Convertible tricycle strollers are a fun way of transporting your child. They start off as a stroller ("parent" or "carer" mode) with the pedals locked (or removed) and the child steering deactivated. This lets you push them around as you would with a regular pram. Once they're toddlers, you progress the stroller to a trike mode by making a few conversions. They're then ready to start riding around independently (under adult supervision, of course).
No. While a tricycle stroller might be OK for short trips to the park, dedicated strollers are better, safer long term options. They tend to have superior steering, have tyres designed for bumpy terrain, have features like deep storage pockets and comfy seating, larger brakes, and foldability (although some tricycle models are foldable). Many of the convertible tricycle strollers we've tested say that they are not for use on roads, which is difficult if you're trying to cross one.
It depends on the model and where you're buying it from. Convertible tricycle strollers must comply with the mandatory Australian safety standard for prams and strollers (AS/NZS 2088:2000 Consumer Protection 8 of 2007 to be precise). You may, however, see them being sold as "toys", with warning signs saying that "this is not a stroller". But this is not an excuse. If you're using it to transport your child and it has one or more of the characteristics of being a stroller then it must comply with several key requirements. Our reviews reveal which ones stick to the standards.
According to the Australian Competition and Consumer Commission (ACCC), tricycle stroller features can include:
- a high backrest
- harness (at least with waist and crotch straps)
- ability to disengage child steering
- ability to disengage/remove pedals
- ability to recline the seat
If the tricycle has one of more of these features, then chances are it's a convertible tricycle stroller.
Since the definition of a stroller was clarified in February 2019 to include convertible tricycle strollers, the ACCC has fined retailers for selling non-compliant models without key safety features. While mainstream manufacturers and retailers have generally improved their products as a result, shockingly many of the models sold via online marketplaces such as Amazon, catch.com.au and eBay still don't meet these basic requirements. (We know, because we've bought and tested a number of dubious models and can see countless others listed for sale which clearly don't show key safety features in the photos).
When we alerted one eBay seller with 200,000+ feedback to the failures we found, they told us they were "sorry for the inconvenience" and "we do not sell this product anymore" (they sell thousands of products from bed rails to acoustic sound panels).
This convertible tricycle stroller was not sold with a key safety feature: parking brakes.
Convertible tricycle strollers must have these essential features to comply with standards:
- Parking brakes to prevent it from rolling away (these need to be red for visibility)
- Permanently-fixed harness with waist and crotch straps to secure your child
- A tether strap on the handle as added security against rolling
- Clear warning notices for safe use
It varies depending on the design; you'll need to check the manufacturer's instructions. In stroller mode, some models are suitable from six months, while others are only suitable from 18 months. In tricycle mode, capacity may be based on weight (eg 25kg).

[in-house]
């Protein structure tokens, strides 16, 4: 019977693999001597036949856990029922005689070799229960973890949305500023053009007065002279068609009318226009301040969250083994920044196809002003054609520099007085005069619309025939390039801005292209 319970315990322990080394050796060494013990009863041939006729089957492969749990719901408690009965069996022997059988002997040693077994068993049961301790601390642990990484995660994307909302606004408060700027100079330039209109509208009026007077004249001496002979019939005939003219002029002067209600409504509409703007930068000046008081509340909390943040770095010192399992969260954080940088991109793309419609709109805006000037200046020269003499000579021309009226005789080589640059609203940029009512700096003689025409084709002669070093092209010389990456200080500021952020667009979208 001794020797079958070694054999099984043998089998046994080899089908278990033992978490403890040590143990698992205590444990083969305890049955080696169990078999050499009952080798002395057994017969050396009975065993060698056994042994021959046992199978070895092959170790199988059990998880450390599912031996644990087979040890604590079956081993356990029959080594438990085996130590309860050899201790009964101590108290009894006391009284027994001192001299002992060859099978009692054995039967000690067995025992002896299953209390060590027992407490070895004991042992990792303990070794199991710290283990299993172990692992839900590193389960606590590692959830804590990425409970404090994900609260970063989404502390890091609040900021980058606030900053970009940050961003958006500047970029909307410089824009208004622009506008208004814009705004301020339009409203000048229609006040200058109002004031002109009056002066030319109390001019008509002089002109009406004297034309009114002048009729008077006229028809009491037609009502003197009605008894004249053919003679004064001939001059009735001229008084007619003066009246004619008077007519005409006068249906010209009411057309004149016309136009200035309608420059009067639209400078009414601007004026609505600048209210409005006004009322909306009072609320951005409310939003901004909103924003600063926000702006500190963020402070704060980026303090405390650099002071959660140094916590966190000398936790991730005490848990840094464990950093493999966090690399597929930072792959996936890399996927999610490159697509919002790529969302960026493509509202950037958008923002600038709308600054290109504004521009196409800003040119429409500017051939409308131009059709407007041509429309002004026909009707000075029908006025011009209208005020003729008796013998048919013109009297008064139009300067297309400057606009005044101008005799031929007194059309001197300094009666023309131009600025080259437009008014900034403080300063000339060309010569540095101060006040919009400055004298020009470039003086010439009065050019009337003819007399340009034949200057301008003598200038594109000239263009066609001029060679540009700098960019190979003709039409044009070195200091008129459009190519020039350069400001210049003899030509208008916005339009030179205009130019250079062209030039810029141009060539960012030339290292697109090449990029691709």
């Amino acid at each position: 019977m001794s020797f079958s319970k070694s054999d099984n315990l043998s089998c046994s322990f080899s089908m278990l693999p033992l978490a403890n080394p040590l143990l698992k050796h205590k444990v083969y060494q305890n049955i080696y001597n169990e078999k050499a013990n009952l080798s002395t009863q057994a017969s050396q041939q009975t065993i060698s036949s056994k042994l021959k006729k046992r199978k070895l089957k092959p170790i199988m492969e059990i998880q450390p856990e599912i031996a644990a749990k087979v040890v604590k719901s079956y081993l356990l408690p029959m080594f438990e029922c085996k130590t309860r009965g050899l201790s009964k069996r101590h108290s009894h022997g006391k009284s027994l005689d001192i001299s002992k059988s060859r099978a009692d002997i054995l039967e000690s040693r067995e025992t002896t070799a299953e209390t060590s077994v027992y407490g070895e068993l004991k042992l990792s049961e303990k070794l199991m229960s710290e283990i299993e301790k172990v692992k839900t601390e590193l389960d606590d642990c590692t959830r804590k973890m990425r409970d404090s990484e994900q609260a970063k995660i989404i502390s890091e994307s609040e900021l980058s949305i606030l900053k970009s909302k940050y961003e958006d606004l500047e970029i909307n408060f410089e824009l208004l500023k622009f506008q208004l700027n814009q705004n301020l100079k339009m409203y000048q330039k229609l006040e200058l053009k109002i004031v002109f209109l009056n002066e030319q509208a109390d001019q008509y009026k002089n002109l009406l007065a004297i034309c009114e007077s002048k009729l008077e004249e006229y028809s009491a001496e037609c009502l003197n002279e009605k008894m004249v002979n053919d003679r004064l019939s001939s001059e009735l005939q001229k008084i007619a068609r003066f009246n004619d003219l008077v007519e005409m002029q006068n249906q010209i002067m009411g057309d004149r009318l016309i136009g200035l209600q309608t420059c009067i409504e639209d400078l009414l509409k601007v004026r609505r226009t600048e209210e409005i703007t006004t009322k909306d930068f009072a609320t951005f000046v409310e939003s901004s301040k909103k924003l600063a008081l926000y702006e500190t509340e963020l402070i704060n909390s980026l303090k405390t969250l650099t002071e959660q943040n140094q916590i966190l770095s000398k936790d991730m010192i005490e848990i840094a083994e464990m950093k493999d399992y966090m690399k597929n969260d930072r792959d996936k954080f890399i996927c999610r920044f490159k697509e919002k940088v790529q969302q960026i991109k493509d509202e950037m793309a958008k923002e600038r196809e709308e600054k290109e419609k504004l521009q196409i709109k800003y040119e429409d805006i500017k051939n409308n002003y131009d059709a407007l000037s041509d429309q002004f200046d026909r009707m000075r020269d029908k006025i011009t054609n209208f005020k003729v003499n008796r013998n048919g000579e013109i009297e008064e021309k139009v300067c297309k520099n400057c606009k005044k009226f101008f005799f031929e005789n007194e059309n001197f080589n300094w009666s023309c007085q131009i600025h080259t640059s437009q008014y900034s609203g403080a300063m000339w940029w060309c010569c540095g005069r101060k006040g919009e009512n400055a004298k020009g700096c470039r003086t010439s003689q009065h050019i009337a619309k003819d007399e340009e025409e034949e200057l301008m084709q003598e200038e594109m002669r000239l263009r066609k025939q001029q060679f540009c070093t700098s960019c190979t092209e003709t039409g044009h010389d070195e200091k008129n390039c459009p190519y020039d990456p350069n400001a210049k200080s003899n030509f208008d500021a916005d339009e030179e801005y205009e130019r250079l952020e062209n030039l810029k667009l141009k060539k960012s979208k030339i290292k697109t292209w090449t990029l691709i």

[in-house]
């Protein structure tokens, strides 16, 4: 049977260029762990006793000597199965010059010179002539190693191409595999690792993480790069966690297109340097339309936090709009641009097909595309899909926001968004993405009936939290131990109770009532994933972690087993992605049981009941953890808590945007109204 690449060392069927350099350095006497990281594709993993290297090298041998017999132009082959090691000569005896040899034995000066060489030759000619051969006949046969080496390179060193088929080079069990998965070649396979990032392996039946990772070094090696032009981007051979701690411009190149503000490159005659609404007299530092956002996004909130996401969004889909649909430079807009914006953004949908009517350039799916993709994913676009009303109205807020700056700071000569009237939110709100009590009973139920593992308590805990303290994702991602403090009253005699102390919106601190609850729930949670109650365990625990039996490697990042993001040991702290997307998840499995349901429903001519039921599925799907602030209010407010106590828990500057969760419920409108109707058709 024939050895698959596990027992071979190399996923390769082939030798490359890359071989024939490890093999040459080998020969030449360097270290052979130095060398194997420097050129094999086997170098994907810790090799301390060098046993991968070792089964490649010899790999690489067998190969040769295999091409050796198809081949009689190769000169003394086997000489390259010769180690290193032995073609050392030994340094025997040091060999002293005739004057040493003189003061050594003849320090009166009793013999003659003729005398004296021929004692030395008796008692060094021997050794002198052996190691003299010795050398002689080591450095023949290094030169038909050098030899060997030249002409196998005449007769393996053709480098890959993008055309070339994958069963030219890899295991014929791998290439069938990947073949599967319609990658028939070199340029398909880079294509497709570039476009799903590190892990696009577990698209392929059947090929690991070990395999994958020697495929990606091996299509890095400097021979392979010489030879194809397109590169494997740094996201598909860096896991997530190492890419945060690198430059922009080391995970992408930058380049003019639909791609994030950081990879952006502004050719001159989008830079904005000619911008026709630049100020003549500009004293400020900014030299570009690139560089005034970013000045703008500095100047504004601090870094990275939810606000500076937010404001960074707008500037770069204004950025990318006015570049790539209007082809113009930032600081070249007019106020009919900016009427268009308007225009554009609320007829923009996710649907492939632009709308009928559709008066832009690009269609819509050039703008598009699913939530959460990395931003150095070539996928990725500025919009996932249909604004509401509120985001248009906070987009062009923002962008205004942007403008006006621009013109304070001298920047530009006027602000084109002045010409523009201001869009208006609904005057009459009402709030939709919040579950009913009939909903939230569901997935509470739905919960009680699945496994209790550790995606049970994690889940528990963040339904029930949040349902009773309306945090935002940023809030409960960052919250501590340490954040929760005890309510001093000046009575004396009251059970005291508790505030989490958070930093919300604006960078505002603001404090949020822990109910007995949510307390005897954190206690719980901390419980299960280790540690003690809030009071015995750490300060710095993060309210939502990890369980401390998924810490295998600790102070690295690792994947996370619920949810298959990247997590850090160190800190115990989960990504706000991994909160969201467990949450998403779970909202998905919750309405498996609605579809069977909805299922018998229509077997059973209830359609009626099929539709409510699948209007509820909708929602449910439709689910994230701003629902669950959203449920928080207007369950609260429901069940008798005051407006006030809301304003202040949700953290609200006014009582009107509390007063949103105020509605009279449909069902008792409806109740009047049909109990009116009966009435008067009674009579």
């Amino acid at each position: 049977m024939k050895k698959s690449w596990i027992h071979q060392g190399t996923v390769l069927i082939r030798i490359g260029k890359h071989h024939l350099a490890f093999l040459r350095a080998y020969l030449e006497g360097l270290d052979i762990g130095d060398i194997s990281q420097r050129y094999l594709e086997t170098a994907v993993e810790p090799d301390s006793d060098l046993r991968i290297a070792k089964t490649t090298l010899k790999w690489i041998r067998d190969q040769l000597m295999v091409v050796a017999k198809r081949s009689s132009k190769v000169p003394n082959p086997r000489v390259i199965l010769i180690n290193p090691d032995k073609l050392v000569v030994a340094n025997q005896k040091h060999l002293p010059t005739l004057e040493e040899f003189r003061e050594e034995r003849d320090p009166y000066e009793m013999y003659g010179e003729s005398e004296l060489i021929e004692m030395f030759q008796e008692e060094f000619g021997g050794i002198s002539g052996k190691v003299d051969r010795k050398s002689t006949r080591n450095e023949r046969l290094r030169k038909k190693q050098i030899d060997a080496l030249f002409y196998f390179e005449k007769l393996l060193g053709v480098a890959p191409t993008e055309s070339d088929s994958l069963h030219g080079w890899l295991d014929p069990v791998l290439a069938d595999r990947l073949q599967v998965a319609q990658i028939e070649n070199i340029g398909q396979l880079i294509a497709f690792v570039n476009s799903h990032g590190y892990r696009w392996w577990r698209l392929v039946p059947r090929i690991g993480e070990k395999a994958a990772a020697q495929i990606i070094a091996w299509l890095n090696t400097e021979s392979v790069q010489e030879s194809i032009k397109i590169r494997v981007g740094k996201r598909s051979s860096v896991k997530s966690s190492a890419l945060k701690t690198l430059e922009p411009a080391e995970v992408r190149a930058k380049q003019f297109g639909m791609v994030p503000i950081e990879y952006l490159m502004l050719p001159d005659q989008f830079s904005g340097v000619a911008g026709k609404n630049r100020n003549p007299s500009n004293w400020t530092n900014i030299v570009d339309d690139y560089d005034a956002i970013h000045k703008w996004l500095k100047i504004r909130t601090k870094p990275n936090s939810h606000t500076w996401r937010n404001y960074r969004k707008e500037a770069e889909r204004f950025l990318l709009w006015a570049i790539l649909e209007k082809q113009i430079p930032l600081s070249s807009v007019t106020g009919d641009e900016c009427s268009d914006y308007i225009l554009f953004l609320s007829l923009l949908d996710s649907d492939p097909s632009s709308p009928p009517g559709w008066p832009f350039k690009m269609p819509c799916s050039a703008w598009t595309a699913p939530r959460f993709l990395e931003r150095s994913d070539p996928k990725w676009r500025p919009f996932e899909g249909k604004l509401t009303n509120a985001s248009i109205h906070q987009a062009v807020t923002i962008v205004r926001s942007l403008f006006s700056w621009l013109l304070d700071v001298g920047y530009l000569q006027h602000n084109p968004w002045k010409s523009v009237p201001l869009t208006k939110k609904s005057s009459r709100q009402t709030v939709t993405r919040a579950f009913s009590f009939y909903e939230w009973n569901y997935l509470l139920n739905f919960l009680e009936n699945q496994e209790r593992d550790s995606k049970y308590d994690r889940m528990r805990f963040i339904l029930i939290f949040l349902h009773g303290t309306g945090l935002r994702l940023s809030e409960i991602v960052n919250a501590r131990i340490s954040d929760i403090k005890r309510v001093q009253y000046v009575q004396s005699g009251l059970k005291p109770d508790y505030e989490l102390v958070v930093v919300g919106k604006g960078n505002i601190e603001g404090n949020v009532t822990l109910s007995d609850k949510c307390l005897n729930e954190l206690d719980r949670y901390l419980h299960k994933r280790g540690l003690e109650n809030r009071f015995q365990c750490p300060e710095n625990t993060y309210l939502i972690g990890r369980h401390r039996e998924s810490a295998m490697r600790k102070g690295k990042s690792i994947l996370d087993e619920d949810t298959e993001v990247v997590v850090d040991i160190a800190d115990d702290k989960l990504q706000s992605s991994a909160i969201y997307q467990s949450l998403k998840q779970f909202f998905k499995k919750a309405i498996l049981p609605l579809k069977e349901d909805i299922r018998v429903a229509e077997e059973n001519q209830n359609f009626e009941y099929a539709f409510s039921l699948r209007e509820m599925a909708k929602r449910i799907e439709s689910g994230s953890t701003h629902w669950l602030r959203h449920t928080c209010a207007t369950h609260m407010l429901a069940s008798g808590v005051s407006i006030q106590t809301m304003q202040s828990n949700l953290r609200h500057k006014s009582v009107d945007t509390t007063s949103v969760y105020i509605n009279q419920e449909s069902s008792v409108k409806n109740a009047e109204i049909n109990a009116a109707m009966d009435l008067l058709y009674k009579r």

Convertible tricycle strollers are feature-rich but the quality may vary. Some things to consider:
Lockable or removable front handlebars
The ability to disengage the steering mechanism until your child is old enough.
Large parking brakes
If brake pedals are too small they may not be as easy to access quickly.
It's less awkward if the pedals don't rotate while the parent/carer is pushing a tired toddler along. Some models may detect if a child's feet are resting on them and the pedals will stop while the wheels keep moving.
For kids who aren't pedalling yet, many models have the option of a folding or retractable footrest to use instead of the pedals.
Sometimes the canopy can be retractable.
A large and deep basket to carry supplies is handy but make sure it does not get in the way when using the parking brakes.
Some models let you reverse the seat in stroller mode so you can see them as you push them along.
Many of the instructions we received from strollers purchased via online marketplaces were poorly translated with small pictures; some were in Chinese, and in one case the instructions were missing altogether. Ones purchased from mainstream retailers tended to be more comprehensive, with diagrams.
Height adjustable ones are handy if carers of different heights are using the tricycle stroller. They are often linked to the front wheel so you can easily steer it around. Keep it in place when in trike mode so that you can take over and push your child along if they have had enough of pedalling!
5-point safety harness
At the very least, the stroller mode must have waist and crotch straps. Additional shoulder straps for added protection are preferable.
Some models fold up so you can take it along on public transport or in your car.
Bell and rear view mirror
These can add some amusement for your child's journey, but make sure they are not flimsy or have small pieces which could break into small parts.
Stable and secure
The convertible tricycle stroller needs to be secure and well-balanced. Check it before each use to make sure any clamps, nuts, bolts and screws are tight enough.
Most of the convertible tricycle strollers make it difficult to easily remove and replace the pedals without dismantling the unit. If you won't be using them until your baby is older, keep them in a safe place until you're ready.
Stock images: Getty, unless otherwise stated.